Picture, Picture on the Wall: Danish DPA Takes New Position on the GDPR Legal Basis for Posting Online Photos

September 27, 2019Alerts

The Danish Data Protection Authority has changed its position regarding the legal basis for posting pictures online under the General Data Protection Regulation (GDPR). Rather than a distinction between "situational" and "portrait" pictures, Datatilsynet now requires a case-by-case analysis.

Past Position: Portrait vs. Situational Photos

  • Since 2002, the Danish DPA held the position that that the assessment of whether images can be published on the internet varies according to whether it is a situational picture or a portrait picture.
  • Situational images are images where an activity or situation is the real purpose of the image, such as photos of the audience for a concert.
  • Portrait pictures are pictures the purpose of which is to depict one or more specific persons.
  • Where publication of situational images on the Internet could normally have taken place without the consent of the persons in the image, the Danish DPA has, as a starting point, required consent to the publication of portrait images.

New Position: Case-by-case Analysis

The Danish DPA will no longer distinguish between situational and portrait images. It now holds that the question of whether a picture can be published on the Internet — without the consent of the person concerned — will depend on a comprehensive assessment of the picture and the purpose of the publication.

Key Takeaways

  • Publishing images on the internet by recognizable persons is considered a processing of personal data.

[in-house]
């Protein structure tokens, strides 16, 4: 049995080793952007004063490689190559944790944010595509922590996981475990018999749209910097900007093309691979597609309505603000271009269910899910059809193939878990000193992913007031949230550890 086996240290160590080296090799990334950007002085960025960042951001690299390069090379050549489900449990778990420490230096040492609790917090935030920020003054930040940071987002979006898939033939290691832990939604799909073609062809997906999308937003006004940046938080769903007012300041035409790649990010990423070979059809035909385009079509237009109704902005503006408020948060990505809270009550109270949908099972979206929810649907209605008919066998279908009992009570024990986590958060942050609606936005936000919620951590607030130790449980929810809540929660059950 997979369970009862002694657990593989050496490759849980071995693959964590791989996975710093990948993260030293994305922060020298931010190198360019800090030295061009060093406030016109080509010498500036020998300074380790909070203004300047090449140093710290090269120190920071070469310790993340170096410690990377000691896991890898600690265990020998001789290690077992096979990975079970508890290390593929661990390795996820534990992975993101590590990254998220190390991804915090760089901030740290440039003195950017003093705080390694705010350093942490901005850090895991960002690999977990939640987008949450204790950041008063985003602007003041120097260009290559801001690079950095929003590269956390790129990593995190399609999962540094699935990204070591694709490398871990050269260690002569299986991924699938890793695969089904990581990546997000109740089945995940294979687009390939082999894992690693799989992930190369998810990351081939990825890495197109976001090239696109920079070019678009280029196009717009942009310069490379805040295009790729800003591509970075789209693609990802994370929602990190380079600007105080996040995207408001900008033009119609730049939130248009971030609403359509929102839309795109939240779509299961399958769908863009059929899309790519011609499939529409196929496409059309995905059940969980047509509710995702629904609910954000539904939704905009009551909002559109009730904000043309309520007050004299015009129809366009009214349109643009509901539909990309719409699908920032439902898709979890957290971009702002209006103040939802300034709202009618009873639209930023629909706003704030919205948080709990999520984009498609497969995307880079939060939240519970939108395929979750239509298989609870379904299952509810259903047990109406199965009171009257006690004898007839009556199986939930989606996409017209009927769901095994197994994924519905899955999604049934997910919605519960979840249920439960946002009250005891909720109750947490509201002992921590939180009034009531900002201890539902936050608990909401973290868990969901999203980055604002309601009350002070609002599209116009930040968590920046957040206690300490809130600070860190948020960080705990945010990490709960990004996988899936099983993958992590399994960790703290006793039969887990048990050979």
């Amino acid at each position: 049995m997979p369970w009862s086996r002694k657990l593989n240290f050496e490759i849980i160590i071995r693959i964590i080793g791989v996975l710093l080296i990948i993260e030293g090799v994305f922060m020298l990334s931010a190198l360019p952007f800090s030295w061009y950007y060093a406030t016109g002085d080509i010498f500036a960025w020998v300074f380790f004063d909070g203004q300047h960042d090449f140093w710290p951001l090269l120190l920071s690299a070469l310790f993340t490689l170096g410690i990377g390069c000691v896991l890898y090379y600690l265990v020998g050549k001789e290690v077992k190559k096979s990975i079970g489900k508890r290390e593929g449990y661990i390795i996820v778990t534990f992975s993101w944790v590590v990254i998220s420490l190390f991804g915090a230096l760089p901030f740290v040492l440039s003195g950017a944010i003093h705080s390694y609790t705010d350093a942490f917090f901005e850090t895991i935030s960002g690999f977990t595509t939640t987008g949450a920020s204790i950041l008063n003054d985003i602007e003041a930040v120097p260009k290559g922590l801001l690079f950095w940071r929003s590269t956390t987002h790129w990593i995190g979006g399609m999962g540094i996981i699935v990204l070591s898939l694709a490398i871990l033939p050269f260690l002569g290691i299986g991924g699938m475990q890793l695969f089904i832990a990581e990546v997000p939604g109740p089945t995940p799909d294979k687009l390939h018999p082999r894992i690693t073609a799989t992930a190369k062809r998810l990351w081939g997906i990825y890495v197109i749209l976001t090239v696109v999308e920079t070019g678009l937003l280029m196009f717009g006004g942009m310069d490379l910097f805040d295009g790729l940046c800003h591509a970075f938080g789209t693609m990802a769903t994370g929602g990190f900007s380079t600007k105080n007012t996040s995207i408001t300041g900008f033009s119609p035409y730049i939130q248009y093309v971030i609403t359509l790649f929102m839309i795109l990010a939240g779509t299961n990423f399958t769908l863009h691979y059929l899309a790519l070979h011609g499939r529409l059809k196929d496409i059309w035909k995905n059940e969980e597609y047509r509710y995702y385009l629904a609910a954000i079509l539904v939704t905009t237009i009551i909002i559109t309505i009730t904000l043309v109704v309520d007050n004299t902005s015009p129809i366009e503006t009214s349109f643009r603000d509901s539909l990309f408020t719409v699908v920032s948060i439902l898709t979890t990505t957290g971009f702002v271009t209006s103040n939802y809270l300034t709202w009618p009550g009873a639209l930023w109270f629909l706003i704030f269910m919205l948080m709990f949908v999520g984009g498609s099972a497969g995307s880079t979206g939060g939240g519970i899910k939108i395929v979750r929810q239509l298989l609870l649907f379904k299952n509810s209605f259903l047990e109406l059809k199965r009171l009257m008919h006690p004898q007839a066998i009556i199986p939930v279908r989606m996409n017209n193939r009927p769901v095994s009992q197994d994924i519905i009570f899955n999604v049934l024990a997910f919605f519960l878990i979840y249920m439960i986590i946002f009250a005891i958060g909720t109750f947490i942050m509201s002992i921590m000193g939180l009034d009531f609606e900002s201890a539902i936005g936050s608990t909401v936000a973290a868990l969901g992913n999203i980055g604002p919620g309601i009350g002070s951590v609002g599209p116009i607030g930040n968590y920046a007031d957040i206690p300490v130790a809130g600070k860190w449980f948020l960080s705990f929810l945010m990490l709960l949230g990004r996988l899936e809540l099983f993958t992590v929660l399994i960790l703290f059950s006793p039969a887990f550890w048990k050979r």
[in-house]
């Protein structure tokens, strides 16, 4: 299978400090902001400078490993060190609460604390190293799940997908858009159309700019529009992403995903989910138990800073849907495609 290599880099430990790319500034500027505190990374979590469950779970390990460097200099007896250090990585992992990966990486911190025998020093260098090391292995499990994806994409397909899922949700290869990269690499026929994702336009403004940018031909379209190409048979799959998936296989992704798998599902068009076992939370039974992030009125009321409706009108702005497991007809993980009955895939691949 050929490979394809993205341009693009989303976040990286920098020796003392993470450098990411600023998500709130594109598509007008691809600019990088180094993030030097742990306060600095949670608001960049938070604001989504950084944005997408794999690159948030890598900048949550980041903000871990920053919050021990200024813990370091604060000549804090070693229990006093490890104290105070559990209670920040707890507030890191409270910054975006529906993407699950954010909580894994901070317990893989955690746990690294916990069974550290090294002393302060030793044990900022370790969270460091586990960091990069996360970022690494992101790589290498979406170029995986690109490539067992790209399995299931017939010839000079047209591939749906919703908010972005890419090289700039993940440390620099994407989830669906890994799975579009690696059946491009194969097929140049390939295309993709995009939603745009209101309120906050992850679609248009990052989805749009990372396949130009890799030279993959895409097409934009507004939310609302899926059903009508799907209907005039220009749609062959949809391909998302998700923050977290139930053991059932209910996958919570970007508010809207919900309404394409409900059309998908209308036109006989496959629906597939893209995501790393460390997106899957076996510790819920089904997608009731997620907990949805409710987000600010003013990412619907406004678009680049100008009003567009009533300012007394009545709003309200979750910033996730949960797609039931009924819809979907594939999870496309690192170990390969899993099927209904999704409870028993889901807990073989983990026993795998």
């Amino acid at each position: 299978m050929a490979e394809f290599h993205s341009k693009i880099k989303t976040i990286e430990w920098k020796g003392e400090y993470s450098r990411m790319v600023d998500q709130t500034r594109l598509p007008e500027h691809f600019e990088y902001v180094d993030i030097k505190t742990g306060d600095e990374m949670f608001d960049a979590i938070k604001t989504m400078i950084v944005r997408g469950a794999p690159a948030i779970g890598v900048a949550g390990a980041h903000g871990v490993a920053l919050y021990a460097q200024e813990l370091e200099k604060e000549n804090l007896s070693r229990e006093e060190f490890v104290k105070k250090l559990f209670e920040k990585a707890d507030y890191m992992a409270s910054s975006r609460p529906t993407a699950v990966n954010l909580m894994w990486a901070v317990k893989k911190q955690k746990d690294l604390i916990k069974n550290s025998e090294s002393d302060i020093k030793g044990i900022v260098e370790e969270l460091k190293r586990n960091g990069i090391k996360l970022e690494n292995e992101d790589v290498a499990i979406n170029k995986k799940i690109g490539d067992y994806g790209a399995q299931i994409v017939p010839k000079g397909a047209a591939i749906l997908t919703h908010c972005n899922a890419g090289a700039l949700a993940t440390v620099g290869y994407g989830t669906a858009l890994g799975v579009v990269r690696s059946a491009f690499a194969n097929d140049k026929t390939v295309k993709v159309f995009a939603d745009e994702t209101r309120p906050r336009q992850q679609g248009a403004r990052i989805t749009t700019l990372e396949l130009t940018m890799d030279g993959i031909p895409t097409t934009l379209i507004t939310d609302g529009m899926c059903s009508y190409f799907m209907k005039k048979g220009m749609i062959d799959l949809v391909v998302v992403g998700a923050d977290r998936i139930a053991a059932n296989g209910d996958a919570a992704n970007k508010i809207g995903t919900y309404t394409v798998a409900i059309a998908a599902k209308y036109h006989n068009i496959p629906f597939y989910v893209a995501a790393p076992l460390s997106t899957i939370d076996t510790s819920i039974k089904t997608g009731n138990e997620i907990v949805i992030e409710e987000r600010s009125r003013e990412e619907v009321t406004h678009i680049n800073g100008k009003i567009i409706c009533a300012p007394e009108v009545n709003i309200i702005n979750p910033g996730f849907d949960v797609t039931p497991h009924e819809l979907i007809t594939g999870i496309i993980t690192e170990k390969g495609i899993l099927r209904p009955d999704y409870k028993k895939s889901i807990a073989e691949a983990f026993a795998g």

• You must make sure that the person(s) in the picture are aware that you intend to publish the image on the internet to allow them to respond, e.g. object.
  • Consent can be a legal basis for posting.

If you want to rely on legitimate interest consider:

  • the nature of the image
  • where and why the image was taken
  • the context in which the image is included
  • what the purpose of the publication is
  • age of the person in the picture (children are more vulnerable)
  • does the person feel exposed or exploited by the publication (e.g. if to be used for marketing)
  • Consent not needed for photos of:
    • audience for a concert
    • visitors to a zoo or similar
    • leisure club or association's activities
  • Consent needed for photos of:
    • visitors to the doctor
    • customers in a bank, fitness center or similar
    • visitors to a bar, nightclub or similar
  • Consent is also generally needed for photos containing sensitive information about the person.
  • A person can object to the posting at any time, before or after it is posted.
  • If the person does not want the image on the Internet, you must remove it without delay.

Odia Kagan is a Partner at Fox Rothschild and chair of the firm’s GDPR Compliance and International Privacy Practice. For assistance with the full range of GDPR compliance issues contact Odia at [email protected] or 215.444.7313.

Further Reading:

EDPB Opinion Provides Guidance on Controller-Processor Agreements Under GDPR

French Privacy Regulator Releases Long-Awaited Rules for Use of Cookies

How To Determine If Europe’s GDPR Law Applies to a U.S.-based Retail Business

European Regulator Provides Guidance on Conducting Clinical Trials Under the GDPR